Brock University will celebrate Earth Day today by raising a few tall cold ones – of water, that is – enjoyed in refillable water bottles.
By installing 22 water bottle filling stations on campus since 2013, Brock has kept more than 1.2 million plastic water bottles out of landfill. Numbers show the filling stations have gained in popularity with an increase of 11,000 water bottle refills this school year over last.
In total, reusable water bottles were refilled 642,469 times in 2014-15.
But that’s not all the University has done to help the planet. Brock diverted more waste from landfill in 2014 than in 2013 thanks to changes on campus that make it easier for students to recycle.
Brock’s diversion rate rose to 65.8 per cent last year from 65.3 per cent previously after the introduction of single stream recycling at the Village Residence, which eliminated the need for students to sort and separate recyclables. Additional coffee cup recycling stations were added across campus as were more signs above recycling bins in dining halls to encourage students to do their part for the planet.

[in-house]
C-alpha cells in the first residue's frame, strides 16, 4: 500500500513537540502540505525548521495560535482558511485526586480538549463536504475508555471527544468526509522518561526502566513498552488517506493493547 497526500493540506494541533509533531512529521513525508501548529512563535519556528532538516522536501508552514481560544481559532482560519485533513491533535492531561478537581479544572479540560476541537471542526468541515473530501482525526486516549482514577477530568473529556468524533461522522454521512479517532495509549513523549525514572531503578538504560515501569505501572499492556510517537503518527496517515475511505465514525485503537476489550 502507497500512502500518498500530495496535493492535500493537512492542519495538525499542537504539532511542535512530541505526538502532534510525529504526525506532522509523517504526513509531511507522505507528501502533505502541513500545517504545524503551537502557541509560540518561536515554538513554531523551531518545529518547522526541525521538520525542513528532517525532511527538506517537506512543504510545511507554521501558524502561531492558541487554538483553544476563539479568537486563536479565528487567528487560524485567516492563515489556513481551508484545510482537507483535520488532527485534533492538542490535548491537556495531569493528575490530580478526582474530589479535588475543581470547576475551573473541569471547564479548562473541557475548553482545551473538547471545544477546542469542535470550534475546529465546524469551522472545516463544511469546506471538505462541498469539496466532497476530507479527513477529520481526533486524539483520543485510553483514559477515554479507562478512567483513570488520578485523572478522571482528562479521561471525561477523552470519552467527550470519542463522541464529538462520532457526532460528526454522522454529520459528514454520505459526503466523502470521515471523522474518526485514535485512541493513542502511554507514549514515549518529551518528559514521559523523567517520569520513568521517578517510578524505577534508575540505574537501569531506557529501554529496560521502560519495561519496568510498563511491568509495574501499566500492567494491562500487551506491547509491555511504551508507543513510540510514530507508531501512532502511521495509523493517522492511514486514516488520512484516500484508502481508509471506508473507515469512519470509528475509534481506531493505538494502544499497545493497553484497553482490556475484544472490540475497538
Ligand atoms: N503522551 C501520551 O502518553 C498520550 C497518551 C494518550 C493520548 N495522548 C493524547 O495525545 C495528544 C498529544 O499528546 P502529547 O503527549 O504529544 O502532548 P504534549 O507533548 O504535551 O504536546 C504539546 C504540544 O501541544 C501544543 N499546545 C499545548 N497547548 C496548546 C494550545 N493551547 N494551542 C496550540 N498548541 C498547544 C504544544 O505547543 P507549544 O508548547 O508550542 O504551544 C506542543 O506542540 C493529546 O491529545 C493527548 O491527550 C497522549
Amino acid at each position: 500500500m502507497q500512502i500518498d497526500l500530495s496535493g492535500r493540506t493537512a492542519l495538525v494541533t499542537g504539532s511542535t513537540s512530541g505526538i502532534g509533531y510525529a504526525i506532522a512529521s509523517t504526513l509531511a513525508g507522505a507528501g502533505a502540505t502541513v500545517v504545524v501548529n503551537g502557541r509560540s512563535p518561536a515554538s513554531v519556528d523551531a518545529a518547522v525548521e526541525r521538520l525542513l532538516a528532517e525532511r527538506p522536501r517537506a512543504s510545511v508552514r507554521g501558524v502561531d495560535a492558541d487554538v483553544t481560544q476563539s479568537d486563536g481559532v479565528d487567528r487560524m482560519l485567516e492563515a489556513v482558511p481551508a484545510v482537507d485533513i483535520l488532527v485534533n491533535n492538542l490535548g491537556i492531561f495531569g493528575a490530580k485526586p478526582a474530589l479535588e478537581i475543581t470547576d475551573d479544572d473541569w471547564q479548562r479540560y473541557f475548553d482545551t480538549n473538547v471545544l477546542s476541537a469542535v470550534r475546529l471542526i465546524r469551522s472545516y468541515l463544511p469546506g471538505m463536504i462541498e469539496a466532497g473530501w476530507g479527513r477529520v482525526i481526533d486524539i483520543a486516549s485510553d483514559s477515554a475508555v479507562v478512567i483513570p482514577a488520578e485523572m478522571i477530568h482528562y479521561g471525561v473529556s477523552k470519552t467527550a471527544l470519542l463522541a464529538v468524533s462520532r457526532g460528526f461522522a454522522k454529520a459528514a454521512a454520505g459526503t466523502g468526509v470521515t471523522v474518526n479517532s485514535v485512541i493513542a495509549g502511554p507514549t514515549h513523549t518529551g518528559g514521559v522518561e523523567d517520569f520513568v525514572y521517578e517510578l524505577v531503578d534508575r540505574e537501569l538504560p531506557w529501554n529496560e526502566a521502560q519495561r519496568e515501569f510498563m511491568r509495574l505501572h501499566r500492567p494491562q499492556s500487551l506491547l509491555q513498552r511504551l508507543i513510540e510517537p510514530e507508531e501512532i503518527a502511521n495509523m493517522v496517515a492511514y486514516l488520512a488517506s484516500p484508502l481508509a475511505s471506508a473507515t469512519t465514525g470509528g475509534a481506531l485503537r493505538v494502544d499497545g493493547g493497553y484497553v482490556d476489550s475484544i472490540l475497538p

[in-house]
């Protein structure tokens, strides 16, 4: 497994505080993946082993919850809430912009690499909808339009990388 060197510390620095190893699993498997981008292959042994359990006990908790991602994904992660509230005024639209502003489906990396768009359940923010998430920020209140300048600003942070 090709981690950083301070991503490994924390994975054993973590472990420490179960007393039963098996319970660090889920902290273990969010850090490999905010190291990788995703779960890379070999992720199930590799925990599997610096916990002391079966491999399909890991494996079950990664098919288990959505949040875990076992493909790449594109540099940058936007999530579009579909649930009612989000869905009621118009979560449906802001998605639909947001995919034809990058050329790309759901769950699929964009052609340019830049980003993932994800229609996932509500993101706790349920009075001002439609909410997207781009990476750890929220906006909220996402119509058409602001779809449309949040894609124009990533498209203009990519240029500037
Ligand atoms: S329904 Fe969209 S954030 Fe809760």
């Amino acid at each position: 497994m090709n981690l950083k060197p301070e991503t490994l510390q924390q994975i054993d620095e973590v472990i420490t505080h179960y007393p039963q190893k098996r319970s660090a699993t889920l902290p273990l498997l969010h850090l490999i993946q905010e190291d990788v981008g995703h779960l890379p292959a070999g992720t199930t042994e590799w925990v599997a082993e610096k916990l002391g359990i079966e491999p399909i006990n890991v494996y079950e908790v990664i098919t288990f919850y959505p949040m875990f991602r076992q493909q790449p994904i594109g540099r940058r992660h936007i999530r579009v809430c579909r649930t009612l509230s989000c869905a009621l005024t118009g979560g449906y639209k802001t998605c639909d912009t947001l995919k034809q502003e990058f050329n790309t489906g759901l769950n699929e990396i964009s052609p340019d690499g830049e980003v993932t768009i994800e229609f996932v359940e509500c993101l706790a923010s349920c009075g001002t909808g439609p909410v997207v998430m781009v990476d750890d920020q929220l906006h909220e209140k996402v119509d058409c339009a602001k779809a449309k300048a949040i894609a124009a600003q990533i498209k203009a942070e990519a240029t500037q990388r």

Brock’s diversion rate is nearly six per cent higher than the waste diversion target guideline of 60 per cent set by the Ministry of the Environment.
“While we spend a lot of effort to divert waste that can be recycled following consumption, equally important is avoiding generating that waste in the first place as demonstrated by the effectiveness of our 22 water bottle filling stations,” says Tom Saint-Ivany, chairman of Brock’s Sustainability Co-ordinating Committee.
“Together with the Brock University Students’ Union, our waste diversion efforts provide students, faculty and staff with convenient ways to keep water bottles out of landfill and with post-consumption receptacles to separate recyclables such as plastic bottles, coffee cups, and organics.”